Vermont bill would ban cellphone use by anyone younger than 21

The bill reasons that if those under 21 aren't mature enough to smoke or own a gun, they shouldn't own a cellphone either.

A Vermont lawmaker has proposed a ban on people under 21 owning or using a cell phone.
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A bill introduced in Vermont's legislature would prohibit anyone under 21 years old from using or possessing a cellphone. However, the bill appears to be more about gun rights than mobile phones.

The legislation, introduced Tuesday by Democratic Sen. John Rodgers, says those under the age of 21 "are not developmentally mature enough" to possess and use cellphones safely. The bill cites fatal car crashes and bullying among teens as reasons for the proposal.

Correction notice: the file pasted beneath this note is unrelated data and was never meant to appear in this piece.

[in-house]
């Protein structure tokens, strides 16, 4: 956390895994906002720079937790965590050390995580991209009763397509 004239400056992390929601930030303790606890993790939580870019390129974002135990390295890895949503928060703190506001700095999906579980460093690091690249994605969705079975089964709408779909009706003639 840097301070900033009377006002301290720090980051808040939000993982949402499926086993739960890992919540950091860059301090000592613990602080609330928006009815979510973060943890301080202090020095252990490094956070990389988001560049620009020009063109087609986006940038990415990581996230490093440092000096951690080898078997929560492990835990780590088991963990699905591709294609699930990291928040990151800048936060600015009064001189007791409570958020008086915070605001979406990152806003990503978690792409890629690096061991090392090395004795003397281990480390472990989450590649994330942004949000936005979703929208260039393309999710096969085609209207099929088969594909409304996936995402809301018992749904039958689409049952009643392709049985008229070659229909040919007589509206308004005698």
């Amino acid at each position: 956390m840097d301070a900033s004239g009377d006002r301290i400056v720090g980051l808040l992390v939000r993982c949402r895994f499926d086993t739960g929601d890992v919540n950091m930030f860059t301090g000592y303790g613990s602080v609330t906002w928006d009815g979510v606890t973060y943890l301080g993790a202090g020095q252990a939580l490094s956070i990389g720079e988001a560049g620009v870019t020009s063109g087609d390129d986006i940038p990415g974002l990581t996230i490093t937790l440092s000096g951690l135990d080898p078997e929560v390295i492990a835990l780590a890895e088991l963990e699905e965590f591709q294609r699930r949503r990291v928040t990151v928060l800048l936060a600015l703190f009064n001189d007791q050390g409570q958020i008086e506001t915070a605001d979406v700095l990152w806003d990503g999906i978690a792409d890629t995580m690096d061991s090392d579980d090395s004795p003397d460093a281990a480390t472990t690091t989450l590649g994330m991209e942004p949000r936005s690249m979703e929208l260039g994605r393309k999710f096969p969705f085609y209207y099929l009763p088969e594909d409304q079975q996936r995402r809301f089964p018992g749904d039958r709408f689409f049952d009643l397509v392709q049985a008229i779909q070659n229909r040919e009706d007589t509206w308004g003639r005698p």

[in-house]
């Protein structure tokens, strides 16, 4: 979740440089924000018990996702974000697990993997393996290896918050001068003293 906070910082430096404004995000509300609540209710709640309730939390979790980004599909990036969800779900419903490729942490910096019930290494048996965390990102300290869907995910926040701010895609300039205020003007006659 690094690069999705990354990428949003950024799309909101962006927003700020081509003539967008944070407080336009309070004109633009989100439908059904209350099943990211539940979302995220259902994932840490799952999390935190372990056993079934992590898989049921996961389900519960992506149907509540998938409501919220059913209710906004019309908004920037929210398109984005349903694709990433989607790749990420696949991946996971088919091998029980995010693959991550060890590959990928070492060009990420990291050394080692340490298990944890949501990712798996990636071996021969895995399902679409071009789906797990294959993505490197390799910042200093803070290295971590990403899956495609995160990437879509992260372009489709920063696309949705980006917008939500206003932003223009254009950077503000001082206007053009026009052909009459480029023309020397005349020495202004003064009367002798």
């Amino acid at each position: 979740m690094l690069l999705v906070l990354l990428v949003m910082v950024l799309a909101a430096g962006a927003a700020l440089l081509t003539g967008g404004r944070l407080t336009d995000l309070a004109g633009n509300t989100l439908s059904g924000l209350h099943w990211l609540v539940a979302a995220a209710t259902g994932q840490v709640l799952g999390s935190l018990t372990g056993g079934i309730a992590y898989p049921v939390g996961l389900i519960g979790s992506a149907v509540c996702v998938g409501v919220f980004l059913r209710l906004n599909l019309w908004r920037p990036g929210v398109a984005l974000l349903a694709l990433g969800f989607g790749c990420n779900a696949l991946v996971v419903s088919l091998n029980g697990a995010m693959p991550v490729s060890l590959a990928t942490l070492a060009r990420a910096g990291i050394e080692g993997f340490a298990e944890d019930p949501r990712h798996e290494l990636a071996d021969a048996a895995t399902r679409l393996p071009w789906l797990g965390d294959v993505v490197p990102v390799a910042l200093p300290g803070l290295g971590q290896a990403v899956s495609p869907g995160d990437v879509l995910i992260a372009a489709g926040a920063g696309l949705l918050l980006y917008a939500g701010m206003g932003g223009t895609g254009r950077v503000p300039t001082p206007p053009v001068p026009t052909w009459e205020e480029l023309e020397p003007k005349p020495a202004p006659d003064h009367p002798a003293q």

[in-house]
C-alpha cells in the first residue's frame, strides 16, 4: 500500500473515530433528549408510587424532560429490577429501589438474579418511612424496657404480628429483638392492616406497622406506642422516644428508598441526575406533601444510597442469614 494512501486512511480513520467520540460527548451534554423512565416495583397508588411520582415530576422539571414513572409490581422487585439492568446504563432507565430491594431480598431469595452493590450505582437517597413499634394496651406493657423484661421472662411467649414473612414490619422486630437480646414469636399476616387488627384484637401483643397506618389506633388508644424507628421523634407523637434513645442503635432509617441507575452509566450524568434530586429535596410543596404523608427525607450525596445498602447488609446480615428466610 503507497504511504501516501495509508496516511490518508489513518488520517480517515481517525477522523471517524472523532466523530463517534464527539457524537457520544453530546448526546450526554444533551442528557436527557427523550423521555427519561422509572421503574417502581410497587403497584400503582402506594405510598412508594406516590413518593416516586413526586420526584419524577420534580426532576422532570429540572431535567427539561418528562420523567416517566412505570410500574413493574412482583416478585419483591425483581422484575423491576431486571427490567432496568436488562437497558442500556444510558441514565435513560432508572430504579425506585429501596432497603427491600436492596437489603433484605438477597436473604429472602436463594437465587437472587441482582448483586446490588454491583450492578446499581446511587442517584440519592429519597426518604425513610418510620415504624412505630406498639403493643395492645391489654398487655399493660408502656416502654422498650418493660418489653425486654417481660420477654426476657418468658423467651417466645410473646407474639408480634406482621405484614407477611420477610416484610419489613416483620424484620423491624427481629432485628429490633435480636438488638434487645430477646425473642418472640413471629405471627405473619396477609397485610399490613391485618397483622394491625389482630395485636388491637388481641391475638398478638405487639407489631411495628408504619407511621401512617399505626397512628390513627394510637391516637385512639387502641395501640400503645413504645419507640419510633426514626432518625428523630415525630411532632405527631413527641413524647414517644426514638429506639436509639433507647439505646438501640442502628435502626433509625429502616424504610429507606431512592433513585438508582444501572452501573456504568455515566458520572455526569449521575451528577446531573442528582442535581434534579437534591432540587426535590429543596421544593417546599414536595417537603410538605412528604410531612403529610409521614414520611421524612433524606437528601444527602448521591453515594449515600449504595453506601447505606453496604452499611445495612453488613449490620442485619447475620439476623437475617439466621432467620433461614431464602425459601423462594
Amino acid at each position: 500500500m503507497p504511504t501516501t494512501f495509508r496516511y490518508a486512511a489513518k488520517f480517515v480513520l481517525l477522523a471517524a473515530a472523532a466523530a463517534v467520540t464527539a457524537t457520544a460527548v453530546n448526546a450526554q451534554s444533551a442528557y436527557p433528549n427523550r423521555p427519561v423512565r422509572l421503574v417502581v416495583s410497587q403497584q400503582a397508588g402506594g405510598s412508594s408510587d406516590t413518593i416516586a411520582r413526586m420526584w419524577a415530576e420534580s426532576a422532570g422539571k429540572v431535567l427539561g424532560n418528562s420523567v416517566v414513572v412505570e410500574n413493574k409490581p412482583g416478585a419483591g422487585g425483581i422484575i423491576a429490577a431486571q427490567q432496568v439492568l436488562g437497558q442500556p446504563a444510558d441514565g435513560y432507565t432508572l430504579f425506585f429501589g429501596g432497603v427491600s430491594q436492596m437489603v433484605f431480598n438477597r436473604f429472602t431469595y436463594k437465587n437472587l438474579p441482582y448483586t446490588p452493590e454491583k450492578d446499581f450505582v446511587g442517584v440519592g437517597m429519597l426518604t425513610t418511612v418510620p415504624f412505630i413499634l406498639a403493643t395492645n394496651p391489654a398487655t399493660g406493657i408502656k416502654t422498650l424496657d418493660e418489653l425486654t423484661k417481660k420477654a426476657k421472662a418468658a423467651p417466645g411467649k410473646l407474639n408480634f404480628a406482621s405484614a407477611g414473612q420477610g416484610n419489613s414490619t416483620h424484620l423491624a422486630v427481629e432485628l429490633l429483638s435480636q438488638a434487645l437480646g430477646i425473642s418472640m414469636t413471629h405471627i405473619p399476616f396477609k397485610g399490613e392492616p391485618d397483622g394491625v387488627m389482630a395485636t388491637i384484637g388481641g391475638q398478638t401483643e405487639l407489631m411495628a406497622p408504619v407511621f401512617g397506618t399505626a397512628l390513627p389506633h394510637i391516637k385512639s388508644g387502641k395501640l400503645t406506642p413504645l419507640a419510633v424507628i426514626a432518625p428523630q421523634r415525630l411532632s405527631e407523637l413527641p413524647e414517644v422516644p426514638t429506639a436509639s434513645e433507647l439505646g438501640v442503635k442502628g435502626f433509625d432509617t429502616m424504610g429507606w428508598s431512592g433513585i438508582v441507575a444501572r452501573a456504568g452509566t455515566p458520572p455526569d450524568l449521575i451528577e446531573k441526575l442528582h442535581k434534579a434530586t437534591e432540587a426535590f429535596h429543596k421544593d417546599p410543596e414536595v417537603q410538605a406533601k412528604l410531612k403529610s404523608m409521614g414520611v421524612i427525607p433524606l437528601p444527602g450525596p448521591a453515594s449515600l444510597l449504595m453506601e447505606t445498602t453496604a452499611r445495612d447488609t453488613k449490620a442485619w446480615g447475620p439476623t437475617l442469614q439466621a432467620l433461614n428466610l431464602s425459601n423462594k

"The use of cell phones while driving is one of the leading killers of teenagers in the United States," according to the bill. "Young people frequently use cell phones to bully and threaten other young people, activities that have been linked to many suicides."

The bill would make possession or use of a cellphone by anyone under 21 punishable by up to a year in jail and a $1,000 fine.

The bill says that if those under 21 "aren't mature enough" to possess guns, smoke cigarettes or drink alcohol, then the same rule should apply to cellphone use. In recent years, the state has passed laws raising the minimum smoking age to 21 and prohibiting the sale of firearms to anyone under 21.

No state legislates a minimum age for cellphone ownership, but 38 states prohibit any use of cellphones by teens behind the wheel of a car.

Rodgers, a strong supporter of gun rights, told the Times Argus that he introduced the bill to make a point about firearms, saying the Legislature "seems bent on taking away our Second Amendment rights."

"I have no delusions that it's going to pass. I wouldn't probably vote for it myself," he told the newspaper.

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